Emerald Green 9

As bad as things were in Thage, from what she heard from wanderers and traders, it was worse everywhere else.

“I could always just stop stealing for a while,” she said.

“I don’t know about you,” Hannibal said.  “But I don’t feel like starving.”

It was the elephant in the room.  Even with the odd jobs Hannibal picked up repairing machines, the money he brought in didn’t match Dido’s income from her day job in the factory.  And that wasn’t really enough for one person to live on.  The Docks were filled with families slowly starving to death, both parents working twelve hour shifts.  Her brother was right.  Stealing kept them alive.

“He offered to give me the emerald, the Collector,” Dido said.

Her brother’s expression asked the question his brain was too tangled to voice.

“He wanted a little competition, to test my reputation,” she said.  “If I win, I get the emerald.  If he wins, he’ll give me the emerald, but only if I let him take me out to dinner.

After the second solid minute of laughter, Dido punched her brother in the arm until he shut up.

*          *          *

It only took a little digging to realize there were precious few opportunities for Dido to get her hands on the emerald.  The gem was stored in the Mechanist’s vault in the museum when it wasn’t on display.  The Mechanist’s College had installed their vault right in the middle of the museum.  It was even part of the tour.

Before Hannibal’s accident, he used to put on his best clothes, scrub his hair and face for an hour, and pretend to be a bored kid from a rich merchant family.  He’d wander the halls of the museum until Dido snuck in to come get him.  She didn’t remember much, but she did remember the vault.  They said it was uncrackable.  She wasn’t so sure about that, but it would take at least a team of six working for a couple hours to get it open.  Not really a viable option.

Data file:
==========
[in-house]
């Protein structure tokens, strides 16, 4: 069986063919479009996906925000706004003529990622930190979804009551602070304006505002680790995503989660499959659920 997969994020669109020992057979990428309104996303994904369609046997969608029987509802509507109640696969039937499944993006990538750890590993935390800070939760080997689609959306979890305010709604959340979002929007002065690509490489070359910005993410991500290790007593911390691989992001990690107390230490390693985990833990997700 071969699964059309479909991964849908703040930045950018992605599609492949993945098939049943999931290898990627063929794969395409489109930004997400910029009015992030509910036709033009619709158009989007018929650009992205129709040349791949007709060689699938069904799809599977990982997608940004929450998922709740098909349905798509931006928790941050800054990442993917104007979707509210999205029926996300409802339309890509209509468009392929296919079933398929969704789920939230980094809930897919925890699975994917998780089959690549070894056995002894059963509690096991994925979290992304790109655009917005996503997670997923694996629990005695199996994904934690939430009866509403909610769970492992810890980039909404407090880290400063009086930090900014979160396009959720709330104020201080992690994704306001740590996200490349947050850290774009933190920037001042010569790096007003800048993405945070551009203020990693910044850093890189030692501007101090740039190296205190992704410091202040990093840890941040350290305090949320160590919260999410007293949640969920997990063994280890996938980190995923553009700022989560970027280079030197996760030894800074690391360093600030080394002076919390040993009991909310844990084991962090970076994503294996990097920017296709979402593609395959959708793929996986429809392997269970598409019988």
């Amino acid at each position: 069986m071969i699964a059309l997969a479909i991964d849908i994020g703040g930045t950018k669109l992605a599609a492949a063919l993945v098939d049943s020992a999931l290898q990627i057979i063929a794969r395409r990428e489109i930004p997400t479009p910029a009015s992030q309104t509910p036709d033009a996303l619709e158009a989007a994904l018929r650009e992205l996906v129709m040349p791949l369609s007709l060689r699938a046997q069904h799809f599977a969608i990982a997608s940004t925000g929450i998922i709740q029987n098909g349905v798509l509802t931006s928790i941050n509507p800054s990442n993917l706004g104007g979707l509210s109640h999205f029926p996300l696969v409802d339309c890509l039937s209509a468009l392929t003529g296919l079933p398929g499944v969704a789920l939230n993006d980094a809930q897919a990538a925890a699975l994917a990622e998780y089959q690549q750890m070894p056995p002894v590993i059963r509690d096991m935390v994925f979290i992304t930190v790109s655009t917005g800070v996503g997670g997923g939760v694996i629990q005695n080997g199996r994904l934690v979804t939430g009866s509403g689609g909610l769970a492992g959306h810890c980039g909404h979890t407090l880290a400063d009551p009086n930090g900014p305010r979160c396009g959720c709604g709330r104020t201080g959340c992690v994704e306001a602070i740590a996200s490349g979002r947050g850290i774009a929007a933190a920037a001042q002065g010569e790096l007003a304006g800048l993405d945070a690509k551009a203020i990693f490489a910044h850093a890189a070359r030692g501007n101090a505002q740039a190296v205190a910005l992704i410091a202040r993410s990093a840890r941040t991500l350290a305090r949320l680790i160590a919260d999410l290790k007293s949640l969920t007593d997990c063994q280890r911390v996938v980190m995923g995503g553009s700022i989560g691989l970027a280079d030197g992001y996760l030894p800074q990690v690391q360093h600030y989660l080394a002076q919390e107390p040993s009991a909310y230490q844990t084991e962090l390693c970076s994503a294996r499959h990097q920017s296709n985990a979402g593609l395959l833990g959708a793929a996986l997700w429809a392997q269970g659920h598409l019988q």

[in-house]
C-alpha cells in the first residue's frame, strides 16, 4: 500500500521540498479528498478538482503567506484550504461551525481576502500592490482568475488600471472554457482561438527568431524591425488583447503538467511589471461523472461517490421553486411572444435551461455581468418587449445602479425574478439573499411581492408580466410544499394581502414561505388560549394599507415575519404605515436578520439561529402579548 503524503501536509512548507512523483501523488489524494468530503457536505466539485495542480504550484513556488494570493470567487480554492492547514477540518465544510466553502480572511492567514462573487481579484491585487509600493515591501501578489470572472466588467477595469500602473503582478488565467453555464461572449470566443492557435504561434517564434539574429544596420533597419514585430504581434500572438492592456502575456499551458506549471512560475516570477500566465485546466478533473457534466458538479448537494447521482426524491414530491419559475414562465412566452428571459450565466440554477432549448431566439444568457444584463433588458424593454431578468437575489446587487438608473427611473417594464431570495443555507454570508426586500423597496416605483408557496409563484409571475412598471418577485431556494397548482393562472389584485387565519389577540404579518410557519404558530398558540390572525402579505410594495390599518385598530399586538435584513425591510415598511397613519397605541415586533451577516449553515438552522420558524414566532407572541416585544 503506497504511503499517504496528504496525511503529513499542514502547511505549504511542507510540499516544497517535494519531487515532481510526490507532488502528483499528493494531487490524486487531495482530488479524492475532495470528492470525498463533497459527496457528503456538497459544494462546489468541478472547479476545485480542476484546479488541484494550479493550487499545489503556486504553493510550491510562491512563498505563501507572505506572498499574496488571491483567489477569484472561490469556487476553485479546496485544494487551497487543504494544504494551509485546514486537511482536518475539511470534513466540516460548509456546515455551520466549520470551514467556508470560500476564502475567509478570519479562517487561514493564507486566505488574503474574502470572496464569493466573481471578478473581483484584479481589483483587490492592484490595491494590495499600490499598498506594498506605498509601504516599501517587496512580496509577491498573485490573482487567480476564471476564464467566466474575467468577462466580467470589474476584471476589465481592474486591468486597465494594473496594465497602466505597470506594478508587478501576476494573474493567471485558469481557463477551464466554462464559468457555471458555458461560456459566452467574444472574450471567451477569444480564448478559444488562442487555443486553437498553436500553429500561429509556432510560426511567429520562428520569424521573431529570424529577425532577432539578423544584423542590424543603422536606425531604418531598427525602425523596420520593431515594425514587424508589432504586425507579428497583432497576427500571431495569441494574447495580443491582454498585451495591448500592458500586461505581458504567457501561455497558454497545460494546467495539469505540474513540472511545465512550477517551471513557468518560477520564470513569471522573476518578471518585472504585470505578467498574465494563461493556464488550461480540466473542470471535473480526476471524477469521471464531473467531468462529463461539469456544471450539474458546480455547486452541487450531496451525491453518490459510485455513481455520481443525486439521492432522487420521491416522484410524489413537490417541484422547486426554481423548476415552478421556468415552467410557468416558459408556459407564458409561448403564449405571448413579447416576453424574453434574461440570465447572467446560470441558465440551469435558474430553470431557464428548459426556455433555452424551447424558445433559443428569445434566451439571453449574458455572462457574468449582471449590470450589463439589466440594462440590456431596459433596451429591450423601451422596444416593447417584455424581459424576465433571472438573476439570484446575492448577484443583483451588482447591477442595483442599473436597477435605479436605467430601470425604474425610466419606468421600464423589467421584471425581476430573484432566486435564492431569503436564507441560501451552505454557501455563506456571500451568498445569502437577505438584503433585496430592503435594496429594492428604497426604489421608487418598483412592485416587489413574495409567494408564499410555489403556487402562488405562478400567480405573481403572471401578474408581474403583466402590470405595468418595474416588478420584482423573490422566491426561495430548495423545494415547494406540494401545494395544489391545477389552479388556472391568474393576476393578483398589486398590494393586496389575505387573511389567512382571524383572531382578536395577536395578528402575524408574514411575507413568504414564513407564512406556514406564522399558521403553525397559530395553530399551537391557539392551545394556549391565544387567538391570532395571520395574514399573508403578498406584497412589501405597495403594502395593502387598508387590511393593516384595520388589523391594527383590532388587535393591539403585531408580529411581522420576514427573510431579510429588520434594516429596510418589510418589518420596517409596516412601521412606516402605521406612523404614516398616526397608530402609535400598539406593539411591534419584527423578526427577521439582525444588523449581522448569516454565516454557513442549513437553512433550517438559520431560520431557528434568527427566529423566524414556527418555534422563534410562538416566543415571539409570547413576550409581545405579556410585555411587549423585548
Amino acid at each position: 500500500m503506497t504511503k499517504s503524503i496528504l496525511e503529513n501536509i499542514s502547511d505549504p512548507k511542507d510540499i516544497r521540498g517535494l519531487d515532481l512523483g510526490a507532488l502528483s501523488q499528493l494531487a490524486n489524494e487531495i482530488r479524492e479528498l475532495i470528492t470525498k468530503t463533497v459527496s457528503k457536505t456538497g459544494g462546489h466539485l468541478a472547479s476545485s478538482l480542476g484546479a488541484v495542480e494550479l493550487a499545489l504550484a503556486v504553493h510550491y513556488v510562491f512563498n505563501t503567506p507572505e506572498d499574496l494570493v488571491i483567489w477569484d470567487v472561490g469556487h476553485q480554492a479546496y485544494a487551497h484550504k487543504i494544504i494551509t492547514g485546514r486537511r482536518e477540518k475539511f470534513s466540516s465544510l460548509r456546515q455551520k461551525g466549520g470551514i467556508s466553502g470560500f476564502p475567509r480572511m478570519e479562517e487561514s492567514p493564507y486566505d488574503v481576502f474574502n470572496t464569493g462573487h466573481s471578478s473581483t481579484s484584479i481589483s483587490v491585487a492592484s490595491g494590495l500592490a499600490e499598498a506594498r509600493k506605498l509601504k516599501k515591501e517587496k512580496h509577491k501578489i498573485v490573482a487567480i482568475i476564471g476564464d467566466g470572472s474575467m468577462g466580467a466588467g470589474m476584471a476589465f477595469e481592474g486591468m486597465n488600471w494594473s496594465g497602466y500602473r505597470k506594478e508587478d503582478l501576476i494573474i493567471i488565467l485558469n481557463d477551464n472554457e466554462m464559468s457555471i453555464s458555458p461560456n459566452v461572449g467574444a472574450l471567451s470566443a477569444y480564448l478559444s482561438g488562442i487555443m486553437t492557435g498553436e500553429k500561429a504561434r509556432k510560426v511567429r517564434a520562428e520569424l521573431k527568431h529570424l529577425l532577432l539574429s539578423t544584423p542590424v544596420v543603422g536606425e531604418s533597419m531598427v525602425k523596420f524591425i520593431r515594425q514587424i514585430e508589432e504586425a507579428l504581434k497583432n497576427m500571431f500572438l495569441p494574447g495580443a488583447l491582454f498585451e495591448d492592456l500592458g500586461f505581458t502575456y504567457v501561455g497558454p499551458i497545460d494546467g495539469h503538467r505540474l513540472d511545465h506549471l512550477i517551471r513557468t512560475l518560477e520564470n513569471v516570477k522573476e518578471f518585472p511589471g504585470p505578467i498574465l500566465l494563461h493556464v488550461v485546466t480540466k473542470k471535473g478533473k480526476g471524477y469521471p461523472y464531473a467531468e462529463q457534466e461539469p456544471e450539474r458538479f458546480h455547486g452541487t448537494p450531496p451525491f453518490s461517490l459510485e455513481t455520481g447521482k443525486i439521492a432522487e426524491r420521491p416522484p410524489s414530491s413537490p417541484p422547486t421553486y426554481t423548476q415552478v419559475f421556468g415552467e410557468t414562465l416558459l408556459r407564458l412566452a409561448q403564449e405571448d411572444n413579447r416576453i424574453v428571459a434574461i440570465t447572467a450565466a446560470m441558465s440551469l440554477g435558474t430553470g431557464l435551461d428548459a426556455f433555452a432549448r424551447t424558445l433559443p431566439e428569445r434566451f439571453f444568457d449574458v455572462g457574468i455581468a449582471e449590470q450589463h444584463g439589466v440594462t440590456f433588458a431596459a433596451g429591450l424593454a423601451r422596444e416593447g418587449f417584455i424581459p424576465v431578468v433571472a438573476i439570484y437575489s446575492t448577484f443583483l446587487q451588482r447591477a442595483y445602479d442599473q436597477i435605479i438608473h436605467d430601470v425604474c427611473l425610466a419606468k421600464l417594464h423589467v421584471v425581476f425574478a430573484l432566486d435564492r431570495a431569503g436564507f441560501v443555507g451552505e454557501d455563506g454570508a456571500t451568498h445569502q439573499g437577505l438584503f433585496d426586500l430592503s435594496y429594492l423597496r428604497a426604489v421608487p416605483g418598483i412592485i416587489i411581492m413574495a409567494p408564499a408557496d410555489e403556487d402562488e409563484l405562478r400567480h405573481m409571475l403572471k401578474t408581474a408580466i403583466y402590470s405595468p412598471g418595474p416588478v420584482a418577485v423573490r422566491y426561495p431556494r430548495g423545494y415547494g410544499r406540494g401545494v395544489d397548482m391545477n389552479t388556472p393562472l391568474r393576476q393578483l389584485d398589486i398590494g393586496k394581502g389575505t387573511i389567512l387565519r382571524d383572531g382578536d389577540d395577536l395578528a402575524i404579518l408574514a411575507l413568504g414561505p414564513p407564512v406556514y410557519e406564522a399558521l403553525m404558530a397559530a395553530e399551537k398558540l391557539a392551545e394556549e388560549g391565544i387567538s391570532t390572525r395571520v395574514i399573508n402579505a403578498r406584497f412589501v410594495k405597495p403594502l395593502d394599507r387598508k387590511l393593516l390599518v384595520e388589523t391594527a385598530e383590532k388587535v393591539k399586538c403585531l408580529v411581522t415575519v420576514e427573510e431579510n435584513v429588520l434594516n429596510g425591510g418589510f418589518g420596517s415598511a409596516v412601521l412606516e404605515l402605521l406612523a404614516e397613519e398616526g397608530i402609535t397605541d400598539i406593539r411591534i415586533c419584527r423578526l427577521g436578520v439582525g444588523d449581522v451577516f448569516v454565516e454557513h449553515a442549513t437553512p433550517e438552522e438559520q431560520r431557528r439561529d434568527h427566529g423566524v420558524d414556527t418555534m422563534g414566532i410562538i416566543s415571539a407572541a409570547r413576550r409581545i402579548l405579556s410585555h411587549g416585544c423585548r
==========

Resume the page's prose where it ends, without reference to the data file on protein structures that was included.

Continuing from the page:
So the only choice was to grab the emerald while it was on display.  Which meant parties.  Dido hated parties.  Not that she really had a lot of experience with them, but just the idea that there were people so rich they could competitively rub it in each other’s faces every weekend made her sick.  It was thoughts like this that kept her from feeling guilty for stealing.

Her life had gotten complicated awful quickly.  The job with the ruby was supposed to solve all her problems.  Instead, it had just multiplied them.  Now she was dragged into another high stakes job and she wasn’t going to have anything to show for it even if everything went according to plan.

Hannibal sensed his sister’s head wasn’t in the game, so he took over the lion’s share of the planning.  Even after years, he still remembered the basic layout of the museum.  He supplemented that with public records and a few careful questions to people he knew.  It wasn’t until a few days ticked by and Hannibal started making some big decisions for her that Dido snapped out of it.

“I’m not going to rob the emerald during a costume party,” she said.  “That’s sure to have the biggest crowd.  Why not the botany dinner?  I’m sure they’ll all be old and nearsighted there.”

“The crowd will work to your advantage, because you’ll be able to blend right in,” Hannibal said.

“Bull, I don’t think it’s the kind of costume party where you can dress in dark clothes with a dirty scarf wrapped around your head.”

“No, it’s not.”

“Hannibal, you can’t mean.  You didn’t…”

But he most certainly did.  Dido swore so loud when she saw the dress, she woke the neighbors.

*          *          *

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